The precision of algorithm in all conditions especially in low density networks has been improved significantly.

Unlike The iM method, the proposed algorithm does not propagate error in a noisy environment. The second section of this article deals with a literature review in this field, in the third section the proposed algorithm is described elaborately, in the fourth section the algorithm evaluation results have been presented and the fifth section concludes the article.

2. The Centralized Localization Algorithms

Traffic control, environmental monitoring, monitoring of patients in the health sector, modern agriculture are some examples of wireless sensors network applications. In these applications, the gathered data from each sensor node is continuously collected and analyzed in the base station. In order to detect the location of each node in the above mentioned specifications, the optimal choice is the centralized algorithms [6]. In general, the common characteristics of all centralized algorithms are creating a cost function and applying an optimization technique. In what follows, the main algorithms with the centralized structure will be introduced and their advantages and disadvantages will be represented briefly. The method of Multidimensional Scaling [7] is the first efficient centralized method that could solve this problem precisely. The MDS technique works as the heart of this algorithm. In this algorithm, the shortest paths between all pair of sensor nodes are first computed which are used to construct a distance matrix then MDS is applied to the distance matrix and an approximate position of each node is obtained in 2 or 3 dimensional map. Of course there is the possibility of map rotation or incorrect scaling, for this reason by applying three anchors as sensors that are aware of their locations, a cost function is created and to be refined using a least-squares minimization, finally a relatively map can be converted to a precise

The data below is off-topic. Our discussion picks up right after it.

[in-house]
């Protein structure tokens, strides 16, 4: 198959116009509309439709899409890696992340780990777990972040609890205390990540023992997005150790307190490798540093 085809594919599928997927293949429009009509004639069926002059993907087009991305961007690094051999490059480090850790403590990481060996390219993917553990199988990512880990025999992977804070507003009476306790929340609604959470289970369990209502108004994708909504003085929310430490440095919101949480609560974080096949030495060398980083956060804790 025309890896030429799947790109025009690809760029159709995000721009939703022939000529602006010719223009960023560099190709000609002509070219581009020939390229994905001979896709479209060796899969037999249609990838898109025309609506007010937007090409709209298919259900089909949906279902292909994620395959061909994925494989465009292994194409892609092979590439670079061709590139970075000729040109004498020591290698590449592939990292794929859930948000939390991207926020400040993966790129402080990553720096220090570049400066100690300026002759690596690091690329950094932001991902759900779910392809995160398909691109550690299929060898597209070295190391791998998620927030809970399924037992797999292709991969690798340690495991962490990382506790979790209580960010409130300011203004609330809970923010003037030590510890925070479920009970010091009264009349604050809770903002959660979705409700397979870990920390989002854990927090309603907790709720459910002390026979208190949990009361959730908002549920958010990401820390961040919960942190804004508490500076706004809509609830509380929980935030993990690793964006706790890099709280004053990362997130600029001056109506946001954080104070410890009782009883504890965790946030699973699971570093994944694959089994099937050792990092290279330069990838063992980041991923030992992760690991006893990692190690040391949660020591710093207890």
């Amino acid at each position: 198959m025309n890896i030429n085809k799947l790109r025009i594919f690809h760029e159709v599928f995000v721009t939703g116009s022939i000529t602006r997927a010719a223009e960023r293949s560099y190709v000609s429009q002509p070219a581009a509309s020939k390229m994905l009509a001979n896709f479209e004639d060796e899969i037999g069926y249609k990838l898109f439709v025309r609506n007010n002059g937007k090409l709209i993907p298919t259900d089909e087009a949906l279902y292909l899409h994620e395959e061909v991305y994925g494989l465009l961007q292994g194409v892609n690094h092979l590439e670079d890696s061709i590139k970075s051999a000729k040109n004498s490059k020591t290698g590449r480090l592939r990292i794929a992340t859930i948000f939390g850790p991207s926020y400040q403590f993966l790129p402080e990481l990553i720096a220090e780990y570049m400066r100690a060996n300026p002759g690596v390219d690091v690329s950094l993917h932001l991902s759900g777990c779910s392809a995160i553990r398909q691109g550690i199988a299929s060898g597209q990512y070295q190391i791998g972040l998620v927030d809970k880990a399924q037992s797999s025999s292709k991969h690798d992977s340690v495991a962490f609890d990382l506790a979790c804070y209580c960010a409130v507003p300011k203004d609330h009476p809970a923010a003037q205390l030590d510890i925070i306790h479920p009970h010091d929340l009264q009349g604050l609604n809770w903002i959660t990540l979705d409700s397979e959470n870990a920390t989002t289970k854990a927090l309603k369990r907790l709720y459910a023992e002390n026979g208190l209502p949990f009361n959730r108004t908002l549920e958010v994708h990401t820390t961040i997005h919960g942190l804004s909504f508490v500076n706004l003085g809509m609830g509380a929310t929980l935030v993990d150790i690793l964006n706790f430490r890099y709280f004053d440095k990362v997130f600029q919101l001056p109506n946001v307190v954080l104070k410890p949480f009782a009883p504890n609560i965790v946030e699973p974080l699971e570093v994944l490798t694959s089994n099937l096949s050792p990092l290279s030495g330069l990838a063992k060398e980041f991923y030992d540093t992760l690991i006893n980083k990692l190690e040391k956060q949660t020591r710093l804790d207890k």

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map. The requirement of low numbers of anchors is the principle advantage of this method in the localization procedure, but on the other hand need the global information of network and its heavy processing in each phase are the disadvantages of this method [5]. Sensor localization in [8] is formulated as convex optimization problem and solved with SDP algorithm. For this purpose, the localization problem is modeled as a quadratic equation then this equation is solved by Semi Definite Programming (SDP) using the information of distances between sensors. This method also requires low number of anchors but the speed of convergence is not desirable compares to heuristic optimization methods. Heuristic optimization method is another solution to the localization problem. Among the solutions, the Simulated Annealing (SA) based method, produced the more desirable result because this method is not trapped in local minima. At first, a two-phase localization algorithm based on SA technique was presented in [1,4]. This algorithm needs to the distances between one-hop neighboring nodes. First, an imaginary network is assumed in which the location of each sensor except anchors is randomly determined, then the Euclidean distance of each sensor to its neighbors is calculated. The cost function is defined based on sum of squares of the distance difference between of each sensor to its neighbors in real network and imaginary network. The assumption is that by applying SA technique and determining the location of sensors in the imaginary network, the problem of localization is solved, but in most of the cases especially in low density networks, some sensor nodes may have been flip ambiguity problem. This problem occurs when a node’s neighbors are placed nearly collinear, or in the case of erroneous distance measurements [4]. To distinguish ambiguous sensor nodes, the set of neighbors of each node in the estimated location must be compared to set of real neighbors that are defined as the algorithm’s input parameter, in the case of incompatibility between these two sets, that sensor is sent to the next phase otherwise it will be elevated to an anchor node. The second phase is accomplished by altering the cost function to modify the location of the ambiguous sensors which is a time-consuming process. There is a direct relationship between the performance of this method and network density in a way that the lower the density is, the lower the precision will be. However the evaluation results indicate that the SA based algorithm has very better accuracy than the improved SPD based algorithm [6]. Moreover, the way of initializing parameters of this algorithm, and the defining cost function, both play an important role in its performance. In [2] while presenting a new formula to compute the temperature parameter (as one the most important parameter of SA method), the cost function is defined in other format that is applicable in a network containing a high number of anchor nodes. The authors of the article [3] are proposing a new formula to lower the temperature parameter gradually in order to solve the localization problem more precisely. In [9] The SA method is combined with genetic algorithm to promote its performance. Hence the SAL will be more efficient when its computing time decreases and at the same time its precision increases. In the third section, the authors of the article introduce an efficient hybrid algorithm with a high localization accuracy and speed.